* appeared on tv working at Alexandra Palace in the early days of 'Children’s Television', carved the early versions of the 1950 'Watch with Mother' puppet character 'Andy Pandy' (left) and also featured in 'Time for Tich' in the 1960s alongside the ventriloquist Ray Alan’s dummy Tich and his pet duck Quackers. 

* after Maisie’s death in 1985, carried on alone, giving his last performance in 2004 at the Leeds City Varieties and was remembered by the magician David Berglas in 2011 : http://www.puppethub.com/video/david-berglas-interview-promo

* at the age of 93 in 2011, was rediscovered by film director, Richard Butchins in the apartment he had lived in since the 1940s, along with his puppets in the attic and an archive of reel to reel film : http://www.puppeteers.org/news/blog/frank-and-maisie-mumford-documentary-film-in-the-works/ and confessed about his puppetry that : "I will say one thing about this : dedication. I lived, and I'm glad Maisie is not around to hear this, but I lived for nothing else" and saw the resulting documenatary of his life, 'An Attic Full of Puppets', shown at the Victoria and Albert Museum as part the' Suspense London Puppetry Festival'. http://vimeo.com/57865414

* was chosen by Richard as the focus of his documentary because there was one other thing he wanted to achieve "and it's probably the most important thing. That is to remind people that Elders are a resource, a repository of knowledge, wisdom and skill. Our society increasingly perceives Elders as a burden and that's wrong."

Saturday 12 July 2014

Britain is no longer a country for and says "Farewell" to an old playwright called Peter Whelan

Peter, who has died at the age of 82 and turned to the stage in his middle years was one of the Royal Shakespeare Company's most notable beneficiaries of its 'good new plays in smaller venues policy' in the 1980s.

What you possibly didn't know about Peter, that he :

*  was born in 1931 in Newcastle-under-Lyme, Staffordshire and raised in Bucknall, Stoke-on-Trent, the younger son of a mother who worked for the Forestry Commission and father, a lithographic artist in the Potteries and lover of the plays of George Bernard Shaw.

* growing up with his older brother during the Second World War, went out one night " to see the city burning, buggers that we were as though we were, watching a firework display, all the incendiaries burning the city from end to end" and on another occasion was blown off his feet when a bomb dropped a couple of streets away.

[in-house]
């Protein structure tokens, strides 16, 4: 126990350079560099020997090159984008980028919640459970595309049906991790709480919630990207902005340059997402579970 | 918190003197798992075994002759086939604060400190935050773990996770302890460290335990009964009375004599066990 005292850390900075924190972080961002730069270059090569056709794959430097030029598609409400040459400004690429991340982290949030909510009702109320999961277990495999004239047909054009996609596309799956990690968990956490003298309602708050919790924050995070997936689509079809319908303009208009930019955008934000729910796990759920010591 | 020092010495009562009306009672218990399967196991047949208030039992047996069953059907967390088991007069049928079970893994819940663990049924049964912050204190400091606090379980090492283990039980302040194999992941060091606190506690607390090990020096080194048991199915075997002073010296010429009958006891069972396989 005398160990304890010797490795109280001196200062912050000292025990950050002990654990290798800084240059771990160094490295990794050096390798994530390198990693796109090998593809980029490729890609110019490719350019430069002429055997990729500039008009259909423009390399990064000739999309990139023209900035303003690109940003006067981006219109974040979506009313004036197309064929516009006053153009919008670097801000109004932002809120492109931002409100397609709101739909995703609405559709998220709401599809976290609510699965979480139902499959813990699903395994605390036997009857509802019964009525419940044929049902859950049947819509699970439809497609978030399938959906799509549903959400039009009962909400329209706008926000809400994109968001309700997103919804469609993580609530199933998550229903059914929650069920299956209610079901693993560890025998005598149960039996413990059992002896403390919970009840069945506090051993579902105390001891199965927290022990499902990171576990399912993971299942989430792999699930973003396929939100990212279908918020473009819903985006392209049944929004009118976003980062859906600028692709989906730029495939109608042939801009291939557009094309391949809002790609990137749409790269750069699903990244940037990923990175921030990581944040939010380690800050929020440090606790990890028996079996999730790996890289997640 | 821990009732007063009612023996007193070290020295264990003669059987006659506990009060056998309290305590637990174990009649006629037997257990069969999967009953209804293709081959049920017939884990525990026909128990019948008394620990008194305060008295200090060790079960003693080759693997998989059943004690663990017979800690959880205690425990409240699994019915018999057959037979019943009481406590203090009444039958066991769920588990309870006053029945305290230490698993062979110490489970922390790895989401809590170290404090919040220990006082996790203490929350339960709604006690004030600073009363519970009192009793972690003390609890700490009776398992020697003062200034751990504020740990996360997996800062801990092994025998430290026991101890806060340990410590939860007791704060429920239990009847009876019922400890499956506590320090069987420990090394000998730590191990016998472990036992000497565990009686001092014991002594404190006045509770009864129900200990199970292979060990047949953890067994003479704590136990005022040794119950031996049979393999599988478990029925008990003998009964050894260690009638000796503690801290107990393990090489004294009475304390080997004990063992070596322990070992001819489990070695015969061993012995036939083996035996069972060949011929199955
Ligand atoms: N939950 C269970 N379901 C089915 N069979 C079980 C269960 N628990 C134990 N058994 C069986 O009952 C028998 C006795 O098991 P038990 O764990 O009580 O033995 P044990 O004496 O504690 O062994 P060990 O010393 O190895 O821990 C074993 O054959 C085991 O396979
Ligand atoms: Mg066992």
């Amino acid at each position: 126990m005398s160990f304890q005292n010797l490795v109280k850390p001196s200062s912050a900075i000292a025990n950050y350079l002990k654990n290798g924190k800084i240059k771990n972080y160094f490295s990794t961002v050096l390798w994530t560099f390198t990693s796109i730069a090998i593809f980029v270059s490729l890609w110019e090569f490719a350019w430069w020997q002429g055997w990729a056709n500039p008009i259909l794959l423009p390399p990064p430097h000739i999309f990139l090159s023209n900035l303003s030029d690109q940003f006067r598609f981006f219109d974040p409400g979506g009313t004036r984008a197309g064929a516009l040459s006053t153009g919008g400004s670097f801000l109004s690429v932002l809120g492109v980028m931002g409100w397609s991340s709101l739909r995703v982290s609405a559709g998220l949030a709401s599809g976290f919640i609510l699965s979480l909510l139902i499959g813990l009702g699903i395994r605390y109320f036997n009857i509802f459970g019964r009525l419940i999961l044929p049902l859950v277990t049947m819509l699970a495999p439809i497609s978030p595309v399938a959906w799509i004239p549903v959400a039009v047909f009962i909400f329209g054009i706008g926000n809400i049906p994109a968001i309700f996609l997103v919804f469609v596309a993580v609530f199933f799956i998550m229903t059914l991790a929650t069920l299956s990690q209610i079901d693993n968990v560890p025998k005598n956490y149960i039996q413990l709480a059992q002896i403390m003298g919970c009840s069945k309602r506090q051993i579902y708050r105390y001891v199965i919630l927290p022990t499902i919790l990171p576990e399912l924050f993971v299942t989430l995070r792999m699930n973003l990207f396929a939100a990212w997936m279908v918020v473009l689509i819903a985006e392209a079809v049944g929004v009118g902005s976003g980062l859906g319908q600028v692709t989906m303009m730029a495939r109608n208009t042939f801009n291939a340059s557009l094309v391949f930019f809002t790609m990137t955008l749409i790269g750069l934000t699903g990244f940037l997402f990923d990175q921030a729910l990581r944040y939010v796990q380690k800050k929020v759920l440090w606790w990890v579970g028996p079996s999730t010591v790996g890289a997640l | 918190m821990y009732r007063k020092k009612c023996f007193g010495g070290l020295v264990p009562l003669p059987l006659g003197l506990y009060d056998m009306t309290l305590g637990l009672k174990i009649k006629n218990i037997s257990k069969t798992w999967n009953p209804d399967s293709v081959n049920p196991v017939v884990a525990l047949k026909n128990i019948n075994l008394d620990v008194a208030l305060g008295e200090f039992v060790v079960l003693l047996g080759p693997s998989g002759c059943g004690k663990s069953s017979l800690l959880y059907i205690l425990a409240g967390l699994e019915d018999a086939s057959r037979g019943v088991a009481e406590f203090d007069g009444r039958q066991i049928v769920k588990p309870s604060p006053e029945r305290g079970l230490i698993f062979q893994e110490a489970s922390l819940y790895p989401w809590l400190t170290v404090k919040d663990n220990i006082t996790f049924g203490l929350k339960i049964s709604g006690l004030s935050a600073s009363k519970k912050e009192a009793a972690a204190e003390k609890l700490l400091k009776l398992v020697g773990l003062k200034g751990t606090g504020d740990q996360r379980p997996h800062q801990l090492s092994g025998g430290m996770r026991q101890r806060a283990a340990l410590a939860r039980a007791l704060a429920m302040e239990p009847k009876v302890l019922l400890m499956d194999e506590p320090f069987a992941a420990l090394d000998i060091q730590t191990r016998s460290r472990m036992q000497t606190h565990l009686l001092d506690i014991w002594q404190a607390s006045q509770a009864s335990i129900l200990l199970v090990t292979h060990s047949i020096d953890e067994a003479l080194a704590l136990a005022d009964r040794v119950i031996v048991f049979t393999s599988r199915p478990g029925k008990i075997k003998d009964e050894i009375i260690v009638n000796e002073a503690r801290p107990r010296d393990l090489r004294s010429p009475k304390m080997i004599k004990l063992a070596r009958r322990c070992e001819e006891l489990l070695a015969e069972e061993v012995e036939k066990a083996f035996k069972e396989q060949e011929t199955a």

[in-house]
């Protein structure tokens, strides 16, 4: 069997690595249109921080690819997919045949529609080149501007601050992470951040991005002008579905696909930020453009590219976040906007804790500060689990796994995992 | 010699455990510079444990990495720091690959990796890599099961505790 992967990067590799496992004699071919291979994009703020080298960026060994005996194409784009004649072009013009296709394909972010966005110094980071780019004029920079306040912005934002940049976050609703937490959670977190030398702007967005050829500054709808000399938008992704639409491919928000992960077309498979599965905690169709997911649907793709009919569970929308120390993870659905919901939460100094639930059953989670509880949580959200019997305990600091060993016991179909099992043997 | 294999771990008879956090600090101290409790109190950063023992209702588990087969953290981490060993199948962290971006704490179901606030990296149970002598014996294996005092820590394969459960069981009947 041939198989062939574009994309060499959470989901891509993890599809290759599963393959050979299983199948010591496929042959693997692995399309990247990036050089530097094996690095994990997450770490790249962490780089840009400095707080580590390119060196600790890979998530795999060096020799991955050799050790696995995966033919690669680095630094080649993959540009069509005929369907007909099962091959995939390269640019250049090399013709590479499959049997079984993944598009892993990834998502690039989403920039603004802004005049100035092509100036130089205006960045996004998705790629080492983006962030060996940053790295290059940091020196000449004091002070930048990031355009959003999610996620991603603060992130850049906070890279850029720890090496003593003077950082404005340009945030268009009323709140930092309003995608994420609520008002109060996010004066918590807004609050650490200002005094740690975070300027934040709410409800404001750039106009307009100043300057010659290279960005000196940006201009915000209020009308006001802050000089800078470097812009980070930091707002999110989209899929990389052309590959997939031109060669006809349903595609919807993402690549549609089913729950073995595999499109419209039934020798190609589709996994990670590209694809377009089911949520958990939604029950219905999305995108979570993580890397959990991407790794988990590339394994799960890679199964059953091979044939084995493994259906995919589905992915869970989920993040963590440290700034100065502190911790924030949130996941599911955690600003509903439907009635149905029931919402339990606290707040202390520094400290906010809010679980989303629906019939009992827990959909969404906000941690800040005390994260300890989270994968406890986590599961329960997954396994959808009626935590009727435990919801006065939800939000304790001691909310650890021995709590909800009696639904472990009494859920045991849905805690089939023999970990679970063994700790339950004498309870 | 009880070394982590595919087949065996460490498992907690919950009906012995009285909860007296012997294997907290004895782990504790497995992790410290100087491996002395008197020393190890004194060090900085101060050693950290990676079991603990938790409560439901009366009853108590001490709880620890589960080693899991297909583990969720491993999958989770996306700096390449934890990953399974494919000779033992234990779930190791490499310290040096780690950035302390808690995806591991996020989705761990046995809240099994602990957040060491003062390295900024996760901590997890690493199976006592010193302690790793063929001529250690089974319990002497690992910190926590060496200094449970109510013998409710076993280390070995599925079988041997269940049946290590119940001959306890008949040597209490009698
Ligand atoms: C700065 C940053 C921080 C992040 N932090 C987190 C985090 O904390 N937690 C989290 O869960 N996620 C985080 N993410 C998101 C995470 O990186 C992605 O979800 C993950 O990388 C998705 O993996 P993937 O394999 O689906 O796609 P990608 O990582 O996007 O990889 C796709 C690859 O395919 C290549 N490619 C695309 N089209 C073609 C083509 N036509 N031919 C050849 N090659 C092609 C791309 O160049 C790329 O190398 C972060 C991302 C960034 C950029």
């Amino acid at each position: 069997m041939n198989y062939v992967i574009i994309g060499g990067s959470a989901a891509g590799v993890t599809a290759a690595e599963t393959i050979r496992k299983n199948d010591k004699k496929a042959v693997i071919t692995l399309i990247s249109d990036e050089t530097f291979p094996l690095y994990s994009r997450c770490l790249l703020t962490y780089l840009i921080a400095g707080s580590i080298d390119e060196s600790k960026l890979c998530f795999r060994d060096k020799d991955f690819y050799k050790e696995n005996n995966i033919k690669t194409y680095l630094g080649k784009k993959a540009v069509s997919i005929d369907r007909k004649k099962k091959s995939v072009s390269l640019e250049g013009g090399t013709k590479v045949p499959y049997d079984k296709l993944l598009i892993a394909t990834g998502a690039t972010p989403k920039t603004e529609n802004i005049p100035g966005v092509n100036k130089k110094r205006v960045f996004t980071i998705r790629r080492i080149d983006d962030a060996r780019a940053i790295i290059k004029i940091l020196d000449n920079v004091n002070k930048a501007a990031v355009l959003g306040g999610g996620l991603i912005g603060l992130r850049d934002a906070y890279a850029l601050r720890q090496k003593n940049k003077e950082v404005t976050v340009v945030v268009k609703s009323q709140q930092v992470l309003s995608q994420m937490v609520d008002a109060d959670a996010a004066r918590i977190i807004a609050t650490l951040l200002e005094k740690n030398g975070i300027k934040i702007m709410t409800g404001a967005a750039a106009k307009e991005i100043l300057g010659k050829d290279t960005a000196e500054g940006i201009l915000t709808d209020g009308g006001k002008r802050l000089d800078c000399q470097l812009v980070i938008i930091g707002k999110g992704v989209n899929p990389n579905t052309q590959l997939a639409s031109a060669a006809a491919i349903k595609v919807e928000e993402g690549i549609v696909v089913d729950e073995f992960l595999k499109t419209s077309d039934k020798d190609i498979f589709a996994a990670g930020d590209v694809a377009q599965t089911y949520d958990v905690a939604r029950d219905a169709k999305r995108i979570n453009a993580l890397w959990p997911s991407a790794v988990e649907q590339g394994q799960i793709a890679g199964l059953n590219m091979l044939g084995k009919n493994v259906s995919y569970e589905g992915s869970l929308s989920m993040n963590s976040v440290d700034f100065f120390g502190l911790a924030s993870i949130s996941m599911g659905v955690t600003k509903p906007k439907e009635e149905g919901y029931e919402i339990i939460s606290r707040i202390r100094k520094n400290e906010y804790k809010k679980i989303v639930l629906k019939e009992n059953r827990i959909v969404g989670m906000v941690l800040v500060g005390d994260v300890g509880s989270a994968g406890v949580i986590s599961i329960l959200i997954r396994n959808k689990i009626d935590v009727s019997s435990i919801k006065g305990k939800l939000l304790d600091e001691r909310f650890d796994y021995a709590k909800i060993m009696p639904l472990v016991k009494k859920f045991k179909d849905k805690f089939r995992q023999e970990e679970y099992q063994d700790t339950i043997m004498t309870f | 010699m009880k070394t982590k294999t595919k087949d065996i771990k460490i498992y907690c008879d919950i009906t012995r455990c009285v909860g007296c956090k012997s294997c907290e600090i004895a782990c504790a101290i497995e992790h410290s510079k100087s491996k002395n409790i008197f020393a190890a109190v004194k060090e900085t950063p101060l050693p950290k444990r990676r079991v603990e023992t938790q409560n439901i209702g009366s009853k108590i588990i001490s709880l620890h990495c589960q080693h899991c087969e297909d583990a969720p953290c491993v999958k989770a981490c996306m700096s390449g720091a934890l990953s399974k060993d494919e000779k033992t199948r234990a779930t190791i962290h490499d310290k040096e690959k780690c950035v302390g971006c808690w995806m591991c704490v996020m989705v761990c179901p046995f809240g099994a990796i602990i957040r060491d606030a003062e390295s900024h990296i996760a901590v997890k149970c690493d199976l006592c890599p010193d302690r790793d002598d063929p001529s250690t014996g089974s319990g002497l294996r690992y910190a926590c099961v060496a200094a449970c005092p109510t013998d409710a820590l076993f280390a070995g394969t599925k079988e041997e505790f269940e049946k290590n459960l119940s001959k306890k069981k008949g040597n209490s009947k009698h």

* at the age of nine and already wanting to be a writer, when whispering stories to his brother in bed at night,was told :  " when I said you've got to tell a story it's got to be things that have happened " and later reflected that : " It's a very basic thing in writing, that you're not going to get by with imagination, pure imagination, at all. It's got to be a mixture of reality and imagination. The very basic thing in writing is what he said and I suppose I absorbed it, the way a child does."

* went to Hanley High School, a grammar school for boys and at the age of 15, when, on the top deck of a bus, told his friend that he was "going to be a playwright" and wrote history plays modelled on Shakespeare and inspired by Laurence Olivier's bombastic Henry V http://www.youtube.com/watch?v=P9fa3HFR02E which had "a kind of shock value" and convinced him that the past could be re- imagined as something vital and current and honed his theatrical skills playing Shaw's St. Joan on the school stage dressed in chain mail and a stuffed bra.

* left school at 18 in 1949 and started his National Service in the Army and was posted to Berlin,  now in the grip of the Cold War and later said "I sometimes think the ruins of that city had a bad effect on me" and was affected its division where " to be able to paint a white line on the cobbles  and to be able to say that side's communisim and that side's capitalism almost made it seem like a gargantuan child's game, but an awful one where the bullets were real." 

* back in civilian life, worked for a year at the Town Planning Office, Stoke-on-Trent, as an assistant surveyor and then a worker at Endon Farm, Staffordshire before he embarked on an  English and Philosophy degree at Keele University, where he met his future wife, Frangcon Price, herself the daughter of a pottery designer.

* joined the Drama Society and played Prince Hal in the 1952 open air production of Henry IV Part 1 and contributed 'The Fizzy Blonde !' to the 1952 Keele Songbook and regretted he might have embarrassed a Muriel Tucker, later said :"Drama and university have an uneasy relationship. Drama is about emotion, not about analysis. You somehow need departments of love and hate and rage."